Albert Silverstein on the Importance of Community

Dr. Albert Silverstein, pictured above, with the suitcase that he took with him on the Kindertransport trains.

Dr. Albert Silverstein, pictured above, with the suitcase that he took with him on the Kindertransport trains.

Dr. Albert Silverstein, pictured above, with the suitcase that he took with him on the Kindertransport trains.

Andover welcomed Dr. Albert Silverstein, Holocaust survivor and Professor Emeritus in the Department of Psychology at the University of Rhode Island, for All School Meeting (ASM) on Friday, January 31. Silverstein, originally from Graz, Austria, was in the Kindertransport program during World War II when he was a young child.

Silverstein began by recounting the historical context of his evacuation from his hometown and later his escape from Austria following the German invasion in 1938.

“When I was three and a half, the government of the nation I was born in, which was an independent republic then as it is now, was overthrown… Austria was essentially invaded by Germany in the year 1938… We were told to evacuate, and [I went to] live with a friend of my mother’s, and shortly after that, I was able as a child to escape Austria and its strongly anti-Semitic and largely anti-parliament attitude on a program called the Kindertransport program,” said Silverstein.

The Kindertransport program served to relocate Jewish children from Germany and Austria to various places in Europe. When Graz was invaded by German forces during the annexation of Austria in 1938, Silverstein was placed on a Kindertransport train. After arriving in London, England, he was taken in by the Walsh family, who fostered him for over three years.

“The Kindertransport association, which was an international program founded particularly for Britain and worked with by the Jewish communities of Germany and Austria evacuated [more] than 10,000 Jewish kids from the three major cities of Germany and Austria…I was one of those kids who got on one of those Kindertransport trains and traveled all the way across Austria and Germany, into Holland, up to the English Channel…At that point, the transportation of cars were put on a ferry that went across the channel rehooked up with an English locomotive. The termination of that journey was at Liverpool Street Station in London.”

Silverstein expressed his gratitude to the Walsh family for their role in sheltering him during the war. He remains in contact with the family, whom he grew close to, particularly the children.

“[The name Walsh] was always sacred to me, because I lived with them for, pretty close to, well more than three years. They saved my life, and they were good to me…and they weren’t Jewish, so there was no ethnic obligation for them to do this…I have been in touch, on very intimate terms, with the surviving Walshes,” said Silverstein.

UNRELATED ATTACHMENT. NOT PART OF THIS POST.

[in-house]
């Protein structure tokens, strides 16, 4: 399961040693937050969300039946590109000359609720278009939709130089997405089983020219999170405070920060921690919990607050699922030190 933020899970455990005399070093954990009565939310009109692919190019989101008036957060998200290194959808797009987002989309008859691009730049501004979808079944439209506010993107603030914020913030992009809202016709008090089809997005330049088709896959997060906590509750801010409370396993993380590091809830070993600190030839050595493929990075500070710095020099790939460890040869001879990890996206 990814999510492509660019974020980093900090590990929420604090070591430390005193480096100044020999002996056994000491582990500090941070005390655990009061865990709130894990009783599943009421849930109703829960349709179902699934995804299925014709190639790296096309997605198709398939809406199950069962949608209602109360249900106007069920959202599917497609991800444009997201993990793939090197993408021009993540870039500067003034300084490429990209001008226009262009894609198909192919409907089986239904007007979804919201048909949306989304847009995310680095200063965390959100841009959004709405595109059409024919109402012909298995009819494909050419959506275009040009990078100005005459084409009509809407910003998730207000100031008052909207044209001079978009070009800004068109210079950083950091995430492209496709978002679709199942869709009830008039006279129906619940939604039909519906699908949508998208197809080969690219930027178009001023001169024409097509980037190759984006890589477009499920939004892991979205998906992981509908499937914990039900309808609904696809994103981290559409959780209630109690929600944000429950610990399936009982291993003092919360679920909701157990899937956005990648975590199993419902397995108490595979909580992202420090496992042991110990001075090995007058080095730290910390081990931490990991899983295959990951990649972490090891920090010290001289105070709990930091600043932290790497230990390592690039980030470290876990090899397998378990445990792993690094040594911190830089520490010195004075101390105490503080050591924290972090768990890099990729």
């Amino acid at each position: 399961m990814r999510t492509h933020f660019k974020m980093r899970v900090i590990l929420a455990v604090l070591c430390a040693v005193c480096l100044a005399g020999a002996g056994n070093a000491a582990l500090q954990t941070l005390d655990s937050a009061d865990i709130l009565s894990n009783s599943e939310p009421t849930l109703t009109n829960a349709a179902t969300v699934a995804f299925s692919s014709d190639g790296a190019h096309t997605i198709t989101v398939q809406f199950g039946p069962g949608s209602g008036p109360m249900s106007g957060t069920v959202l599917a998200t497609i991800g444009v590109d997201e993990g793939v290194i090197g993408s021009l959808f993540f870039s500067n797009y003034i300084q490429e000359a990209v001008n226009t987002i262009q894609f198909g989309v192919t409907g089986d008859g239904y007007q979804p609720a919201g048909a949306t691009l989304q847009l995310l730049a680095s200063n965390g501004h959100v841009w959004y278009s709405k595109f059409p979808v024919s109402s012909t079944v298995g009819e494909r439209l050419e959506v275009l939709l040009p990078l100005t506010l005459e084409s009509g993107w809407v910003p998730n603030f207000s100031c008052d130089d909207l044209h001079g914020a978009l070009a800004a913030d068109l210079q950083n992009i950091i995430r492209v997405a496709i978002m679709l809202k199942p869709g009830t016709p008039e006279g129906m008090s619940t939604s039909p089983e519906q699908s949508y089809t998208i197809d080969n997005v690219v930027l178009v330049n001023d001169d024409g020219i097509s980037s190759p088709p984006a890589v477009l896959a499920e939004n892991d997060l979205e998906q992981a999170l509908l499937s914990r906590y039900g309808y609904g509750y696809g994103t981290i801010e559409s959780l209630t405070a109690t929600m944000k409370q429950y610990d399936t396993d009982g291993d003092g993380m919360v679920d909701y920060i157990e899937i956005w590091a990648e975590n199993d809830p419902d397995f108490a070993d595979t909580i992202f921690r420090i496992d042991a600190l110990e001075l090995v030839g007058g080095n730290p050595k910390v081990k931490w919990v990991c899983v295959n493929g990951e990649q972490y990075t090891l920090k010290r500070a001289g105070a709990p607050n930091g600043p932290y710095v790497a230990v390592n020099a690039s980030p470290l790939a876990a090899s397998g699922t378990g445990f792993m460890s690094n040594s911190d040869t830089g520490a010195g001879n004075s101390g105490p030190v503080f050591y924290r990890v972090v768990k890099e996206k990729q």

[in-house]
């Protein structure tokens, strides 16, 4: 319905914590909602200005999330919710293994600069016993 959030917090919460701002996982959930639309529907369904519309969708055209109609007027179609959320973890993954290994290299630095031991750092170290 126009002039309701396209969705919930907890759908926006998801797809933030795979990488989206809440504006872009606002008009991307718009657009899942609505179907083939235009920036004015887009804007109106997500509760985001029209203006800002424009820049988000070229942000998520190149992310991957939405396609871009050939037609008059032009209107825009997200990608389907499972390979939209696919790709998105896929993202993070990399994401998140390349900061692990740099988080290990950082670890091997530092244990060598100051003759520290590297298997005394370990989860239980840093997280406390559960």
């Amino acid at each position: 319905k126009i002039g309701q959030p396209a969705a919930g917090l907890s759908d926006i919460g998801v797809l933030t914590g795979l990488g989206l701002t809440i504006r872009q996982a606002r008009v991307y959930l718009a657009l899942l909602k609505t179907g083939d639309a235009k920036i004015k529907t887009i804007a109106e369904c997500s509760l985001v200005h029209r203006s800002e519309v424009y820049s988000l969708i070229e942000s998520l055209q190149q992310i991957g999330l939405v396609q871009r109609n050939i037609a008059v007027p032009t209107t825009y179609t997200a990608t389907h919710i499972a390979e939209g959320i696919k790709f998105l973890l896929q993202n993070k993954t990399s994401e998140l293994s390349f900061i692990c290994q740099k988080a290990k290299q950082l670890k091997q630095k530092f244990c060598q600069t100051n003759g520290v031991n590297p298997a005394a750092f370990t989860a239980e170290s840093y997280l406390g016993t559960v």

According to Silverstein, his mother was able to meet him in England before they reunited with his father by volunteering as a chaperone for the last Kindertransport train out of Austria. In October of 1940, the Silverstein family moved to America.

Despite not being too familiar with the speaker before ASM, Sophie Glaser ’22 appreciated Silverstein’s talk in how he shared both personal and global history.

“Going into this week’s ASM, I actually didn’t know a lot about the speaker, so it was hard for me to have a clear idea of what he would talk about. I was really interested in hearing his story, and I liked how he combined history and his own life experiences to provide context for the terrible events of the time. I also was not expecting him to tie it into current events as much as he did, and I thought the points he made about xenophobia and oppression were really poignant,” said Glaser.

Glaser continued, “I was sitting next to a friend who was also Jewish, and we were able to support each other as we listened to Dr. Silverstein’s words that brought us a lot of grief and brought these horrific events to the forefront of our minds. There were definitely times I cried, but I think Dr. Silverstein also reminded me of the strength and the resilience of the Jewish community.”

Thomas Fritz, Instructor in History and Social Science, shared his insight regarding the importance of learning about events like the Holocaust. He was inspired by Silverstein’s story and believes that in keeping students educated, they will be equipped with the skills needed to confront these issues.

“It is important to remember, as Dr. Silverstein reminded us, the European concentration camps were liberated 75 years ago. While that may seem like ancient history for many, it is still an event [that] survivors can recount. And while we would like to think horrific genocides ended when those camps were liberated, we know otherwise. Even in the twenty-first century, atrocities are being committed against groups solely based on ethnicity or religion,” wrote Fritz in an email to The Phillipian.

Silverstein concluded his speech by emphasizing why he continues to travel around the world to speak with both schools and philanthropic organizations about his experience during the Holocaust and World War II.

“The Holocaust [is] the most egregious, and alas, successful example of this kind of bigotry…I am so horrified by this, and I know that the only alternative, the only medicine that can oppose this is education. It is the only hope, this kind of education for suppressing and curtailing the type of hatred that is so very common in human existence, and as I said, exists still today,” he said.